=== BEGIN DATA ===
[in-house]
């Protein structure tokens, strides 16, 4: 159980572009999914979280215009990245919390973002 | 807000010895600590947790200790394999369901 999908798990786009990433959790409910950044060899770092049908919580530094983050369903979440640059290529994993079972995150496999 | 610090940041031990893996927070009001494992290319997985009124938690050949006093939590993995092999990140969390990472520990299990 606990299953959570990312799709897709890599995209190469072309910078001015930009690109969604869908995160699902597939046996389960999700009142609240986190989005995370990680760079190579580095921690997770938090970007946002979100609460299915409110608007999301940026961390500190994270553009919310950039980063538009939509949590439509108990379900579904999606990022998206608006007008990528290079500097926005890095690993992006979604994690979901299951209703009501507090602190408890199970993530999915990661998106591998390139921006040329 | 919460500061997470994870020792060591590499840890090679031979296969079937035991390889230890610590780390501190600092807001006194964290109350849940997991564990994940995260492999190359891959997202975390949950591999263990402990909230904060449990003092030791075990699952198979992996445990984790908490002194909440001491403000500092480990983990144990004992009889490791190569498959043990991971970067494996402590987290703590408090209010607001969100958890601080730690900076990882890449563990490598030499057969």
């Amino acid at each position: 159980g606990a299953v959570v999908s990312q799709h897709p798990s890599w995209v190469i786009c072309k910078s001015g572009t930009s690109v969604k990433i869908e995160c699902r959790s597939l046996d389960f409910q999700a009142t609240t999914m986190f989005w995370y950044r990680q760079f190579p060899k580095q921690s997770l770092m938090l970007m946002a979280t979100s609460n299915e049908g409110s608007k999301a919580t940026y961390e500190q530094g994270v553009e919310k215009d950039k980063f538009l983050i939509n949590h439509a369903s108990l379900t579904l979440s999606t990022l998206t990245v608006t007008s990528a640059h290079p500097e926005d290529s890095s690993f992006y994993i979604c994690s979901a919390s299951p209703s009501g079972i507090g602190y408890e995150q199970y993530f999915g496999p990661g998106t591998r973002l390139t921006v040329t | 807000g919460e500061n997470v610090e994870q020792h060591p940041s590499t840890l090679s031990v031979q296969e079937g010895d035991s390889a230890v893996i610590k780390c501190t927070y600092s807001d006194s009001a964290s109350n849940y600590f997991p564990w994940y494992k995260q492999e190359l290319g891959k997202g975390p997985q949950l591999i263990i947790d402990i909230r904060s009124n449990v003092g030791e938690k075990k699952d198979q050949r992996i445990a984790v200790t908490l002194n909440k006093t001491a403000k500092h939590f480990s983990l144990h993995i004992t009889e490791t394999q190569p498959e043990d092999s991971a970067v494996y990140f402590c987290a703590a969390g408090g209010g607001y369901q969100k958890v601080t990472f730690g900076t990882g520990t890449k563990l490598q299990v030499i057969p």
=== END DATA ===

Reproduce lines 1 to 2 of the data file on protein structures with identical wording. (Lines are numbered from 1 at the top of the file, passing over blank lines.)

[in-house]
């Protein structure tokens, strides 16, 4: 159980572009999914979280215009990245919390973002 | 807000010895600590947790200790394999369901 999908798990786009990433959790409910950044060899770092049908919580530094983050369903979440640059290529994993079972995150496999 | 610090940041031990893996927070009001494992290319997985009124938690050949006093939590993995092999990140969390990472520990299990 606990299953959570990312799709897709890599995209190469072309910078001015930009690109969604869908995160699902597939046996389960999700009142609240986190989005995370990680760079190579580095921690997770938090970007946002979100609460299915409110608007999301940026961390500190994270553009919310950039980063538009939509949590439509108990379900579904999606990022998206608006007008990528290079500097926005890095690993992006979604994690979901299951209703009501507090602190408890199970993530999915990661998106591998390139921006040329 | 919460500061997470994870020792060591590499840890090679031979296969079937035991390889230890610590780390501190600092807001006194964290109350849940997991564990994940995260492999190359891959997202975390949950591999263990402990909230904060449990003092030791075990699952198979992996445990984790908490002194909440001491403000500092480990983990144990004992009889490791190569498959043990991971970067494996402590987290703590408090209010607001969100958890601080730690900076990882890449563990490598030499057969």